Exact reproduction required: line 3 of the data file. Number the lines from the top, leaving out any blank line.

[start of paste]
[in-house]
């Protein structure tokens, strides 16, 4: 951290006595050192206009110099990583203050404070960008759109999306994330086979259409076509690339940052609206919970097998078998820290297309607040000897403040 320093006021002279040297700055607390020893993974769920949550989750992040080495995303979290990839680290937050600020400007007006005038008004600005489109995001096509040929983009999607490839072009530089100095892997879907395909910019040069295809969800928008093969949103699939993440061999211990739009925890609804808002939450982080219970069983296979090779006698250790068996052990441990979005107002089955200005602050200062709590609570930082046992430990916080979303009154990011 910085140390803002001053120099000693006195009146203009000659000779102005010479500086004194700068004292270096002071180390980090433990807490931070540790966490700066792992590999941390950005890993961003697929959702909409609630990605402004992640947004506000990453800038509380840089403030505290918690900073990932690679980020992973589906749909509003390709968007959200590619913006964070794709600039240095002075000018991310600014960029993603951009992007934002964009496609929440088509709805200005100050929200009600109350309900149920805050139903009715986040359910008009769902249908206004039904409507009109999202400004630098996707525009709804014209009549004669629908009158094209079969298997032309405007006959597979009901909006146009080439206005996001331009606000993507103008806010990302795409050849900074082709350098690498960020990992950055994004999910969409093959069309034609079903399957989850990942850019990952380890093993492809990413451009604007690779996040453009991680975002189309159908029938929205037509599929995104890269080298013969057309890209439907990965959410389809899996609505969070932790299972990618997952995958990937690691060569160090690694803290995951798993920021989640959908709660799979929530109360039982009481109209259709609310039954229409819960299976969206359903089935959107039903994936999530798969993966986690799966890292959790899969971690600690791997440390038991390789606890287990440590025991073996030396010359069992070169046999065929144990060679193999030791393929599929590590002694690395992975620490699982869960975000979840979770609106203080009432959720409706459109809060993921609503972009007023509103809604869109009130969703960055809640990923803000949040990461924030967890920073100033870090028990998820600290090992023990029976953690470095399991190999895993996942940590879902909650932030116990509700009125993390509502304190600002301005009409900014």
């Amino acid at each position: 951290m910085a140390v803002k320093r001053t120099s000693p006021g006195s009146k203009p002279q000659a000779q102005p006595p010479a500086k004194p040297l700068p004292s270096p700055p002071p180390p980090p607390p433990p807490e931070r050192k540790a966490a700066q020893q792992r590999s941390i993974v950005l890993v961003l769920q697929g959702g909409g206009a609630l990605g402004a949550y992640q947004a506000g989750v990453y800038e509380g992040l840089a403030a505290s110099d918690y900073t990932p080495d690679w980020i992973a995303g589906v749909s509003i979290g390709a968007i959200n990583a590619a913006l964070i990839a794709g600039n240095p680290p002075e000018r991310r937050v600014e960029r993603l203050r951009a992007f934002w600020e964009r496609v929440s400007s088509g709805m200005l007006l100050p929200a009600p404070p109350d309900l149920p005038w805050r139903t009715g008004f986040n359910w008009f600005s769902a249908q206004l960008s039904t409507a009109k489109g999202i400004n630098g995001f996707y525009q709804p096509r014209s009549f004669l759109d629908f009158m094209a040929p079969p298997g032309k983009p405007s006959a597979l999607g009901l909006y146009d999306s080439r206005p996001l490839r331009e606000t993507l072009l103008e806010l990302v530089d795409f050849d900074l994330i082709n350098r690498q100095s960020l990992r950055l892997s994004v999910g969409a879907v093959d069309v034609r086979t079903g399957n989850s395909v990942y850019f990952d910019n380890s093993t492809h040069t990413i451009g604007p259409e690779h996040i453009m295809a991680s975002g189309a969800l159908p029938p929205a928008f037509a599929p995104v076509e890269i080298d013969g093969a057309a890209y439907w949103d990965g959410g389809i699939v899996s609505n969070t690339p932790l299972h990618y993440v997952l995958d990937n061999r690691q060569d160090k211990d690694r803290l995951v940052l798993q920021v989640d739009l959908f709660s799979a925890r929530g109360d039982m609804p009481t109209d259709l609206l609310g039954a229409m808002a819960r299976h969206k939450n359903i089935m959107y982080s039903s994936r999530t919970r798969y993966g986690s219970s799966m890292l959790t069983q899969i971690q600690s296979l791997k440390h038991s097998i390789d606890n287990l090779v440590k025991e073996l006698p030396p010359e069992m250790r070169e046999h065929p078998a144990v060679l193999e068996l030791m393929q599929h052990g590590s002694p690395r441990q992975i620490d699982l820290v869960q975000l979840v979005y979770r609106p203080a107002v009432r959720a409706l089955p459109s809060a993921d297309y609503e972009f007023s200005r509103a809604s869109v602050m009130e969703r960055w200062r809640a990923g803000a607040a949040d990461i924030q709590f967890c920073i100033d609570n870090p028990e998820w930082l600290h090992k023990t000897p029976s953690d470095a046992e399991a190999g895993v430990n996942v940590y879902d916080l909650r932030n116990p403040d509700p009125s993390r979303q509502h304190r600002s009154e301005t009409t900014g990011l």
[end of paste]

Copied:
């Amino acid at each position: 951290m910085a140390v803002k320093r001053t120099s000693p006021g006195s009146k203009p002279q000659a000779q102005p006595p010479a500086k004194p040297l700068p004292s270096p700055p002071p180390p980090p607390p433990p807490e931070r050192k540790a966490a700066q020893q792992r590999s941390i993974v950005l890993v961003l769920q697929g959702g909409g206009a609630l990605g402004a949550y992640q947004a506000g989750v990453y800038e509380g992040l840089a403030a505290s110099d918690y900073t990932p080495d690679w980020i992973a995303g589906v749909s509003i979290g390709a968007i959200n990583a590619a913006l964070i990839a794709g600039n240095p680290p002075e000018r991310r937050v600014e960029r993603l203050r951009a992007f934002w600020e964009r496609v929440s400007s088509g709805m200005l007006l100050p929200a009600p404070p109350d309900l149920p005038w805050r139903t009715g008004f986040n359910w008009f600005s769902a249908q206004l960008s039904t409507a009109k489109g999202i400004n630098g995001f996707y525009q709804p096509r014209s009549f004669l759109d629908f009158m094209a040929p079969p298997g032309k983009p405007s006959a597979l999607g009901l909006y146009d999306s080439r206005p996001l490839r331009e606000t993507l072009l103008e806010l990302v530089d795409f050849d900074l994330i082709n350098r690498q100095s960020l990992r950055l892997s994004v999910g969409a879907v093959d069309v034609r086979t079903g399957n989850s395909v990942y850019f990952d910019n380890s093993t492809h040069t990413i451009g604007p259409e690779h996040i453009m295809a991680s975002g189309a969800l159908p029938p929205a928008f037509a599929p995104v076509e890269i080298d013969g093969a057309a890209y439907w949103d990965g959410g389809i699939v899996s609505n969070t690339p932790l299972h990618y993440v997952l995958d990937n061999r690691q060569d160090k211990d690694r803290l995951v940052l798993q920021v989640d739009l959908f709660s799979a925890r929530g109360d039982m609804p009481t109209d259709l609206l609310g039954a229409m808002a819960r299976h969206k939450n359903i089935m959107y982080s039903s994936r999530t919970r798969y993966g986690s219970s799966m890292l959790t069983q899969i971690q600690s296979l791997k440390h038991s097998i390789d606890n287990l090779v440590k025991e073996l006698p030396p010359e069992m250790r070169e046999h065929p078998a144990v060679l193999e068996l030791m393929q599929h052990g590590s002694p690395r441990q992975i620490d699982l820290v869960q975000l979840v979005y979770r609106p203080a107002v009432r959720a409706l089955p459109s809060a993921d297309y609503e972009f007023s200005r509103a809604s869109v602050m009130e969703r960055w200062r809640a990923g803000a607040a949040d990461i924030q709590f967890c920073i100033d609570n870090p028990e998820w930082l600290h090992k023990t000897p029976s953690d470095a046992e399991a190999g895993v430990n996942v940590y879902d916080l909650r932030n116990p403040d509700p009125s993390r979303q509502h304190r600002s009154e301005t009409t900014g990011l």